For Cammini Bizantini, cooperation with local associations is crucial. Indeed, Settimio thought it up as a project of cooperation for local development. It is the product of his experiences: “I was born in Padula (in the province of Salerno), the most important centre in the Vallo di Diano. After a degree in Political Science at the University of Naples, I had a long experience in Central America, working first with charity organisation Caritas and then with a local association seeking to strengthen the organisational foundations of indigenous people queq’chies in their right to access land as a form of prevention and fight against poverty and social exclusion in the Department of Alta Verapaz. Having returned to Italy, after five years, I began to support local bodies in accessing cohesion policy funds.. My experience in Central America was key in developing this project, in that it propelled my civil participation, prompting me to work on something that helps promoting the local territory and its identity, as well as the local communities, with a low impact” explains Settimio today.
Cohesion policy in Europe was first developed with the aim to “reduce disparities between regions and the backwardness of the less favoured regions”, thus promoting “economic, social and territorial cohesion”. It supports hundreds of thousands of projects all over Europe, receiving resources through the European Structural Funds and national funds dedicated to cohesion policies. The idea is that cohesion policy should bring about a balanced and sustainable territorial development. Cohesion policy can rely on an overall budget of € 351.8 billion for the 2014-2020 period, approximately one third of the entire EU budget. This figure is then supplemented with national contributions. More than half of EU resources – € 182.2 billion – are allocated to less developed regions. In Italy, approximately 80 percent of resources are destined to southern and insular regions.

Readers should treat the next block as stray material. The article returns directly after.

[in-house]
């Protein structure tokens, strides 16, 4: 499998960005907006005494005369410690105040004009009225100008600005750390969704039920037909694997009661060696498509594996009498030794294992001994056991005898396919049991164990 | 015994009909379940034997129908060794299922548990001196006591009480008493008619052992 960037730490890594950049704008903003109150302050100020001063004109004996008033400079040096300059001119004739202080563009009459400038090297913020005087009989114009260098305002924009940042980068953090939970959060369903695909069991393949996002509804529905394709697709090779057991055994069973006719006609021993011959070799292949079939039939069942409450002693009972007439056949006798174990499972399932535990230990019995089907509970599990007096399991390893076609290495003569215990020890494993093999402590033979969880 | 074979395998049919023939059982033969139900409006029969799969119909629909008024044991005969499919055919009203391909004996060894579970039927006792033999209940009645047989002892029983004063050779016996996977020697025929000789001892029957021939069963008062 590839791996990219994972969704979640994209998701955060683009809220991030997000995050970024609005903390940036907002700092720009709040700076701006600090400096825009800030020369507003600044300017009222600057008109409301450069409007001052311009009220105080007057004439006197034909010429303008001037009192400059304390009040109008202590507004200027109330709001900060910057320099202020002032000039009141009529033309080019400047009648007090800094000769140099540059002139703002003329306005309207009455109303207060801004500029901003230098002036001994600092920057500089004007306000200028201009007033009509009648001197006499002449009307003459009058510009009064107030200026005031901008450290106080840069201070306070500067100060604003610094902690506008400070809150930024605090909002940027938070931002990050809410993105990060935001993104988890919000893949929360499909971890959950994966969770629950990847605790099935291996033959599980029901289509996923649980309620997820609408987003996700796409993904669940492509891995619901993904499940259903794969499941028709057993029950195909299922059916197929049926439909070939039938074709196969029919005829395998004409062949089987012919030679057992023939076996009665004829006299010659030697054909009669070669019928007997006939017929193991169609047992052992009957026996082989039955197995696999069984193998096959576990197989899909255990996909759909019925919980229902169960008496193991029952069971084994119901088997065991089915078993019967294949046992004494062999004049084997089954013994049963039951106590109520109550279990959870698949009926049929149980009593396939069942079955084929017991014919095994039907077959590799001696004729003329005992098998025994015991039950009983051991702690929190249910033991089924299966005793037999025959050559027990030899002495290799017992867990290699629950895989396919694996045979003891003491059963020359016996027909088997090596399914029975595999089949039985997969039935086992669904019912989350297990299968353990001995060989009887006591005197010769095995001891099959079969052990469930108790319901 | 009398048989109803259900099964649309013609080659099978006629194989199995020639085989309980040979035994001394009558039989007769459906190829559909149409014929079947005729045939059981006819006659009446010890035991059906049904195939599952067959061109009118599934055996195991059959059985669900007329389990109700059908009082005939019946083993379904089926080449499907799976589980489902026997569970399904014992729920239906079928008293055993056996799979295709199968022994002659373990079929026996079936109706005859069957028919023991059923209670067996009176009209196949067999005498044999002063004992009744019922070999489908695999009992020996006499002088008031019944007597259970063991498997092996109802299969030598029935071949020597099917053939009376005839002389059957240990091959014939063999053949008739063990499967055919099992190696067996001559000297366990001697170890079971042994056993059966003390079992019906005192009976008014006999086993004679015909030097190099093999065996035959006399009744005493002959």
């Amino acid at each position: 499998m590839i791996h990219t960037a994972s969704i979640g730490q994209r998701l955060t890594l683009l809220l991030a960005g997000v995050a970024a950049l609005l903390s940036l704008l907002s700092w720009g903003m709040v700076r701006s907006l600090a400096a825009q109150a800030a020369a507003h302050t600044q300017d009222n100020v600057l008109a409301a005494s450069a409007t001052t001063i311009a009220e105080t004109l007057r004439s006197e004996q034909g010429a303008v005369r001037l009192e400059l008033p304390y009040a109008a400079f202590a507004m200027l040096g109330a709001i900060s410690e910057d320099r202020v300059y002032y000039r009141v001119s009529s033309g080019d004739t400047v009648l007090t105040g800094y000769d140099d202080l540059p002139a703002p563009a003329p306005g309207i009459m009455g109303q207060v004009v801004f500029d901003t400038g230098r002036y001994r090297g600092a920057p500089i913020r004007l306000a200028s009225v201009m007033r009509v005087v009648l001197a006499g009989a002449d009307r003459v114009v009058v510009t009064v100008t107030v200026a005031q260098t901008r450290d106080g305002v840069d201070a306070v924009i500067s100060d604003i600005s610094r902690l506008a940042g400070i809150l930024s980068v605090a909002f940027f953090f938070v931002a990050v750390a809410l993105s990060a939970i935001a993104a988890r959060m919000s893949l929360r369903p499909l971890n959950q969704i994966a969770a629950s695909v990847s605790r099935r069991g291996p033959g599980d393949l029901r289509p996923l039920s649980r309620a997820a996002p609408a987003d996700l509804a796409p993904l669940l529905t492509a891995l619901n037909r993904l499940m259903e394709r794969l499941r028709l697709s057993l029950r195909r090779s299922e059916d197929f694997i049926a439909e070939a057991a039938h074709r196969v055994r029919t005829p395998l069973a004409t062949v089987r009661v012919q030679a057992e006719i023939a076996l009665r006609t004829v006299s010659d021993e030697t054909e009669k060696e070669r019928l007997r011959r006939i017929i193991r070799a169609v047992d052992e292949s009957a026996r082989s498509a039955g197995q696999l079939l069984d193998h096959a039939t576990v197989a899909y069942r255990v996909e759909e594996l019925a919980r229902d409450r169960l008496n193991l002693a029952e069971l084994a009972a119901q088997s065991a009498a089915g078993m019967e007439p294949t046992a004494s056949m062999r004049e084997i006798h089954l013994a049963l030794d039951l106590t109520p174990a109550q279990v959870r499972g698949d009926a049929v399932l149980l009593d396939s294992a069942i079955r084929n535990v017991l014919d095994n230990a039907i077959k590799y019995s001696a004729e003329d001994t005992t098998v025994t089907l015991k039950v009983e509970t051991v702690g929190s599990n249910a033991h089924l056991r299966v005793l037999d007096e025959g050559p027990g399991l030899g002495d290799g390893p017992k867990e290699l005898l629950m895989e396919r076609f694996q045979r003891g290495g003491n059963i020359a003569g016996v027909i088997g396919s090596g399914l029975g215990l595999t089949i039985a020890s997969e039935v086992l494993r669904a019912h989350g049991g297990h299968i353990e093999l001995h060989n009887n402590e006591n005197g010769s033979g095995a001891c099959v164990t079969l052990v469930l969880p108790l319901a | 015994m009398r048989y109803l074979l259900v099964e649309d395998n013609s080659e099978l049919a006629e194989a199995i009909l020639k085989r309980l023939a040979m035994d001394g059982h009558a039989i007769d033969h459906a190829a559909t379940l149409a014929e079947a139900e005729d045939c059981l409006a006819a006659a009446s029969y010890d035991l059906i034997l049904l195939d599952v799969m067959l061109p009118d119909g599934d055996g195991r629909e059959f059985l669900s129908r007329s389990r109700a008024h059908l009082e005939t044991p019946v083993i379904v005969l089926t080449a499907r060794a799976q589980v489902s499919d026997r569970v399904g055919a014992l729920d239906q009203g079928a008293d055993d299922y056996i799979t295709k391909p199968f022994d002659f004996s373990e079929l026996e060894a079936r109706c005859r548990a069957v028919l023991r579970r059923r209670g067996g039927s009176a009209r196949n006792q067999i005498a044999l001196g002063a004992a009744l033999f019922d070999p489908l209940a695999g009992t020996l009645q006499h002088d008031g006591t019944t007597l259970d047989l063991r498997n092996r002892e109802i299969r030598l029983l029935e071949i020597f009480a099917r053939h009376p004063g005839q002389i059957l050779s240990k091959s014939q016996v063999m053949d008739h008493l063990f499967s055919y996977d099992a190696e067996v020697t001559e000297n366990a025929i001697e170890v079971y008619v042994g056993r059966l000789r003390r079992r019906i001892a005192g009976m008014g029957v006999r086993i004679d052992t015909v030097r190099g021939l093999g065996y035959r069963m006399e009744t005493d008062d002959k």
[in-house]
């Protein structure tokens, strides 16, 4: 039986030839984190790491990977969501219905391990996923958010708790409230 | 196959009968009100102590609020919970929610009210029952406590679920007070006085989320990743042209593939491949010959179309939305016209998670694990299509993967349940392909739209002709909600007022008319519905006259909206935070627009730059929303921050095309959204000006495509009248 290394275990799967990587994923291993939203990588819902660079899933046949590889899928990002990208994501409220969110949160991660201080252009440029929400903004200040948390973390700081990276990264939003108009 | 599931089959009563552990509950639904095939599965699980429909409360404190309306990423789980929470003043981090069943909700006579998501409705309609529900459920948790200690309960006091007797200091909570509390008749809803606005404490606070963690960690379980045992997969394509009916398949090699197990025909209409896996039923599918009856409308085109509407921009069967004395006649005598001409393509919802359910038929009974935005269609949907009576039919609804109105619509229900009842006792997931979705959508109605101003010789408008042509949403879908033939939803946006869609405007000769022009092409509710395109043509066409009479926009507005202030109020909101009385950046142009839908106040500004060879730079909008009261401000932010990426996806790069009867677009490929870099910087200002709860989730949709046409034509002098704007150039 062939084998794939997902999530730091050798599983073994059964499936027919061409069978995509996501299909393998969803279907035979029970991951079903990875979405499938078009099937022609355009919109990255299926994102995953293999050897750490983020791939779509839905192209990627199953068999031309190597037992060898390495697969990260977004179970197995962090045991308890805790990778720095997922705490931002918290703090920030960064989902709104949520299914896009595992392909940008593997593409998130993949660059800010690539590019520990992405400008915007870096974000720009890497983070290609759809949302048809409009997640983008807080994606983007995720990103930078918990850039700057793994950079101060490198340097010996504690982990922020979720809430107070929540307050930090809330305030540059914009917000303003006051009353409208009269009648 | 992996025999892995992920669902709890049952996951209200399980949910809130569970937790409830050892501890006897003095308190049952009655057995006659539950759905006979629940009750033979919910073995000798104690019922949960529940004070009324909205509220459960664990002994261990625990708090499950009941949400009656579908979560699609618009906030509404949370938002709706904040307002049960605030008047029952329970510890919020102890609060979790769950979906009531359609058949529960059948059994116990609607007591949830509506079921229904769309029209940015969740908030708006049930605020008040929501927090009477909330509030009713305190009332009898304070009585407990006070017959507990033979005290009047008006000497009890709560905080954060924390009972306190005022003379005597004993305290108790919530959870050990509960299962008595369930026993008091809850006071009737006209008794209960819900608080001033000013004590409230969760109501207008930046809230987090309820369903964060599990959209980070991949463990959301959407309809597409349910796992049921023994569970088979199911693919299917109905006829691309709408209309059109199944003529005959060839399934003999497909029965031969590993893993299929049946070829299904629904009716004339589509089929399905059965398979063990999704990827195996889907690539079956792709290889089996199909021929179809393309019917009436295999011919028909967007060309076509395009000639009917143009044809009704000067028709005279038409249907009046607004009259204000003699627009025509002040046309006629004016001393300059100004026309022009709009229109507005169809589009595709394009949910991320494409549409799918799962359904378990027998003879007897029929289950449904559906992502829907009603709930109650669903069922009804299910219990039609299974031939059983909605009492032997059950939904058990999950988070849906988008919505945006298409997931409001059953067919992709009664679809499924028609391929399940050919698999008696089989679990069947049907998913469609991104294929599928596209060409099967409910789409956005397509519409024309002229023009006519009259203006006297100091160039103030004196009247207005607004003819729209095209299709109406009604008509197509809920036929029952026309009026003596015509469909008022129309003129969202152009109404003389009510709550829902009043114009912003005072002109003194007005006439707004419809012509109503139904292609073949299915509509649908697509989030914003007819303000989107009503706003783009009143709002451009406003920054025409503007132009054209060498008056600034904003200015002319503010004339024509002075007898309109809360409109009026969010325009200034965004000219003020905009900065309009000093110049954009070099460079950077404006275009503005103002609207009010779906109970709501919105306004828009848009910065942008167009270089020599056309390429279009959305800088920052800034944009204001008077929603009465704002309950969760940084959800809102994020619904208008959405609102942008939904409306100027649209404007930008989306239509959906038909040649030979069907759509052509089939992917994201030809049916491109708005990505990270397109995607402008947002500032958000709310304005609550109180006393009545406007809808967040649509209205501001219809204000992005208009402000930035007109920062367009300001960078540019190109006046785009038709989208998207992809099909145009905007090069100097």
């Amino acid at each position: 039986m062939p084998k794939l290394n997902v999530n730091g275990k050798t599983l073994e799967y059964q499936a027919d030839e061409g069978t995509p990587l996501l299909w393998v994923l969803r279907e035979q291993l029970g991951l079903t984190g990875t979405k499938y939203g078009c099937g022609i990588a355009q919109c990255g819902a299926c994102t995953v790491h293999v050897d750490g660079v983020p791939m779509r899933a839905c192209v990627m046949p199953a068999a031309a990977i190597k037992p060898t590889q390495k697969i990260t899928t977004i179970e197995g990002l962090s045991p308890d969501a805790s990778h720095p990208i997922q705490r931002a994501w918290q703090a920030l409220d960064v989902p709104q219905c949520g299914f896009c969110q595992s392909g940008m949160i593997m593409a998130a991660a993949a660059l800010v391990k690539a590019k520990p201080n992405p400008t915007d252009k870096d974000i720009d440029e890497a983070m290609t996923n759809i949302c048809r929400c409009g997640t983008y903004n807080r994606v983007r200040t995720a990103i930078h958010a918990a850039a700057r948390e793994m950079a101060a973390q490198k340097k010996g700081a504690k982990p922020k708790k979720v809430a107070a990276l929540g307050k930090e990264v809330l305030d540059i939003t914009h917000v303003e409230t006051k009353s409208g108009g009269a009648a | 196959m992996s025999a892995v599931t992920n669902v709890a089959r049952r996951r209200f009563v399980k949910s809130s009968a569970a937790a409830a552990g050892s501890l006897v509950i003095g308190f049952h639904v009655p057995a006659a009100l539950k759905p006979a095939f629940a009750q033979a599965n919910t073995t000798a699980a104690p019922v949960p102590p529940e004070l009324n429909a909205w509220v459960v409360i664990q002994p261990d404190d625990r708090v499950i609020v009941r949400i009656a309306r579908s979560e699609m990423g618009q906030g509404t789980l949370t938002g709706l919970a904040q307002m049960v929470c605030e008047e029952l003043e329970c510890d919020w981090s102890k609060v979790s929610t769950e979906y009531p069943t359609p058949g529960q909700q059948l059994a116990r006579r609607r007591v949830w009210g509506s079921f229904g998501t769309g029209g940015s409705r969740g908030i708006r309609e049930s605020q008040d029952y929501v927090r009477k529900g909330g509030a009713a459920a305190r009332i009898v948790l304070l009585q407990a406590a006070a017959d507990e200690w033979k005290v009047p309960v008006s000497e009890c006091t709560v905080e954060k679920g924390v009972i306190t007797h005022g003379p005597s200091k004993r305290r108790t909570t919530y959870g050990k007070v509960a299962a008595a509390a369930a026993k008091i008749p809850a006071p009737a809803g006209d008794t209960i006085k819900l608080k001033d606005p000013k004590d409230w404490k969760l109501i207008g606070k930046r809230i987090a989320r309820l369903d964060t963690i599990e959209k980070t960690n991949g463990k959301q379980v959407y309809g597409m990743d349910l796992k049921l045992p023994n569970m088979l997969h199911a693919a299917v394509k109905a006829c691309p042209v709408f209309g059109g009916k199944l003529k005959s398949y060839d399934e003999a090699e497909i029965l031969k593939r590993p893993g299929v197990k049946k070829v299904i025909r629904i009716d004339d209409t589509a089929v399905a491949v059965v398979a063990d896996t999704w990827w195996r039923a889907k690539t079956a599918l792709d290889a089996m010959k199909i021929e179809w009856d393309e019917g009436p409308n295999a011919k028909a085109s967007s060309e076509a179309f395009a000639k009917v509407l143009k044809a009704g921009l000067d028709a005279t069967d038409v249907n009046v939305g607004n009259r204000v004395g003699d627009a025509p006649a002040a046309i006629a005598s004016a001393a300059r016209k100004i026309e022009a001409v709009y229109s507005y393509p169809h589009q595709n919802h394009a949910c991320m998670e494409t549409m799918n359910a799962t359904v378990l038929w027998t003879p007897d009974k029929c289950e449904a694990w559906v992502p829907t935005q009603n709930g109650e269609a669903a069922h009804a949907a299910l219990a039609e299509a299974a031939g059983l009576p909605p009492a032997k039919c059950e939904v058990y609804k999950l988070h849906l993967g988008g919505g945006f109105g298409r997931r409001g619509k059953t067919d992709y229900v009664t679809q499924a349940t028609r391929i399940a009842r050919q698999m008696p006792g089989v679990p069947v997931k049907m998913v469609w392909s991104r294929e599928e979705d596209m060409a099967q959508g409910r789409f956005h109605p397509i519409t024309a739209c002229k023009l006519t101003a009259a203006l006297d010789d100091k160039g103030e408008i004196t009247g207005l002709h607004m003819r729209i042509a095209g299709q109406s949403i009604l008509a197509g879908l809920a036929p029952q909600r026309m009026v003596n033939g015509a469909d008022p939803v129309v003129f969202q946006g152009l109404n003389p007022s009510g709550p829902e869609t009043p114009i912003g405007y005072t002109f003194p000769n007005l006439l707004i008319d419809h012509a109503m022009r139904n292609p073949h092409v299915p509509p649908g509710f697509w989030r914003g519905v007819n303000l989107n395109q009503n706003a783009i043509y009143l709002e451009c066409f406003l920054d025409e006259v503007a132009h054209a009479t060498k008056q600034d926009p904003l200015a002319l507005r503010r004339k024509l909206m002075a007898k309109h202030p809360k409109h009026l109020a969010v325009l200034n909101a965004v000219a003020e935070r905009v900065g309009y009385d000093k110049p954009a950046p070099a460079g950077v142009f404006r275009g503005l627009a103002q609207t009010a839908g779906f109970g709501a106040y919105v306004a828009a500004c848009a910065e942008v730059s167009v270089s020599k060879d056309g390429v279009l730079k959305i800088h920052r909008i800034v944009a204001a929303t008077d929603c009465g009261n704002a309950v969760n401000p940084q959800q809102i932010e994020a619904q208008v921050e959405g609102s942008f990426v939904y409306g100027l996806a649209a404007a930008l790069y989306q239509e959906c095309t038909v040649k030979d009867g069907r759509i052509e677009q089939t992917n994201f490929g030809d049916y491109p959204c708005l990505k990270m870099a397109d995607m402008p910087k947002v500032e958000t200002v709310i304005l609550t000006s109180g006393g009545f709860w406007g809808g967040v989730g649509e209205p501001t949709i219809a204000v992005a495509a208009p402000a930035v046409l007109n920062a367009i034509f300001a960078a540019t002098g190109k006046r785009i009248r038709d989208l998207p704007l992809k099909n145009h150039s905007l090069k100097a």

Settimio works on many projects, in which tourism and agriculture are recurring themes, but he notes that the actions proposed are often disconnected from each other. “I could see the shortcomings and began a personal reflection on how things were being done. As part of my job, I conducted many on-site visits, meaning that I learnt more and more about the local territory. Everywhere, I kept seeing traces of Byzantine presence in the area, across the three national parks of the Cilento, the Lucano Apennines, and the Pollino: a substantial presence, transpiring in both the names and the cultural heritage of many villages, which were founded during that portion of the Middle Ages, starting with their churches. All the villages the trails run through were founded during Byzantine rule” explains Settimio.
Studying the local history automatically implies learning about the local religion. The churches in the area are devoted to Saint Sophia, Saint George, Saint Mercurius, Saint Demetrius, and Saint Mary of Constantinople. It is in this context that, in 2018, Cammini Bizantini’s project was born. “In our trails, we celebrate this little-told history. Our association is about to publish a booklet about it, thanks to the work of one of our members, a researcher” explains Settimio.